If you want a cartridge that will make the least amount of noise, check out the CCI “CB Caps”. They are bullets that are loaded with less gunpowder. They are less powerful and much quieter. They may not function in all weapons, especially semi automatics.
GUN NUMBER FIVE
The next gun you should purchase should be a shotgun. The shotgun has versatility both as a self defense weapon and as a firearm used for hunting. Shotguns are classified by “gauge” rather than caliber. The smaller the number in the gauge, the more powerful the shotgun is. 12 gauge and 20 gauge are the two most popular shotgun choices.
Both 12 gauge and 20 gauge are effective for self defense. The primary difference is range. A 12 gauge loaded with buckshot is effective out a range of about 35 yards. A 20 gauge loaded with the same ammunition is only effective to about 25 yards. At the close ranges that most gunfights occur, the wound channels between 12 and 20 gauge are virtually identical.
I generally prefer the 12 gauge for its added range, but it does recoil more than the 20 gauge. If someone is smaller statured and sensitive to recoil, a 20 gauge might be a better choice.
If you are going to buy a shotgun, you will want either a pump action or semi automatic weapon. The pump action is inherently more reliable, but in practice, I’ve found the semi automatic to be more reliable because it reduces the chance for operator error. With pump action weapons, a shooter under stress is likely to “short stroke” the weapon, meaning he doesn’t pull the pump mechanism fully to the rear when pumping it. This will cause a malfunction.
As for pump action shotguns, some of the best models to look at are the Remington Model 870 and the Mossberg Model 500. If you are looking for a semi-automatic, the firearms manufactured by Benelli (M1, M2, M4) and Remington (1100 and 11-87) and Mossberg are the best. Most of these weapons are available with shorter barrels (lighter, quicker, and handier for self defense purposes) and alternate long barrels (better accuracy and range) for hunting. If you can afford to do so, buy both barrels.
There are many misconceptions about the best types of ammunition to use in the shotgun. Essentially, you have three choices: birdshot, buckshot, and slugs. Birdshot is the smallest in size and is normally used for hunting. Because of its small size, penetration with these pellets isn’t as deep. For this reason, some people advocate its use for self defense in the home. The people who advocate its use say that it is less likely to penetrate walls and hit other people in the house. The fact that birdshot doesn’t penetrate deeply is well known, and it is true that birdshot is less likely to penetrate through multiple walls. Despite this potential advantage, I don’t recommend it for self defense. The very lack of penetration that some will use to justify its use, is its primary downfall. If your attacker is well muscled or extremely fat, birdshot may not penetrate deeply enough to reach the vital organs. Sometimes birdshot fails to stop birds.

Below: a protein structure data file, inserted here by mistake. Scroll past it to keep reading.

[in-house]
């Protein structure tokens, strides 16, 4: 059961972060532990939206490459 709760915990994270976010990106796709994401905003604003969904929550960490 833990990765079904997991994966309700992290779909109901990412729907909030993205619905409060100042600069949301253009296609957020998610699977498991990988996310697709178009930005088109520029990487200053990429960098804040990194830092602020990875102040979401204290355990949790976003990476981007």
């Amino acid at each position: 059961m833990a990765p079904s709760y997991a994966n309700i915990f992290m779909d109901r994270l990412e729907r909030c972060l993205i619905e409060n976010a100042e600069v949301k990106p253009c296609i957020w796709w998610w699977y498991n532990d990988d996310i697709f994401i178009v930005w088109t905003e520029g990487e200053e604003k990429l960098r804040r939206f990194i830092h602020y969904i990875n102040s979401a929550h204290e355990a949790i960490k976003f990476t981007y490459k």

Even though I don’t recommend birdshot for self defense, you should still have a stockpile of some. It is very good for both practice and for hunting. A few hundred rounds of number four or number six birdshot will be useful additions to your preparations.
Buckshot and slugs should be your primary self defense loads. For most people and ranges size 00 Buckshot will work the best. If you anticipate needing to shoot through intermediate obstacles or at long range, use slugs (single projectiles). Both buckshot and slugs recoil more than birdshot. There are “low recoil” cartridges available, but they may not work in all semi-automatic shotguns.
Do not purchase a shotgun that only has a pistol grip (no stock). Recoil is excessive with only pistol grips and accuracy in non-existent beyond 20 feet. If you want a more portable package, purchase a folding stock. You can shoot it with pistol grips at very close range or extend the stock when more accuracy is needed.
Like the battle rifle, not many accessories are really needed. Get a sling and a light. Shotgun gunfights do not tend to be use many rounds. If you think you need more than the four to eight rounds in the shotgun, you can get a “sidesaddle” ammunition carrier or an extended magazine. Other than the extended magazine, sling, and light, no other accessories are really useful. One other tip about the light…you will need a sturdier light and mount. The shotgun’s more intense recoil breaks lights far quicker than lights mounted on a rifle. I recommend a very sturdy mount and a bulbless LED flashlight. If you use an incandescent light, the bulb must be shock isolated or will be quickly broken on recoil.
There are my recommendations for your first five firearms purchases. Some folks my not want or need that many guns. Some people think a five gun arsenal is woefully inadequate. The important thing isn’t following my list word for word, but thinking about your own needs and establishing your own purchase criteria.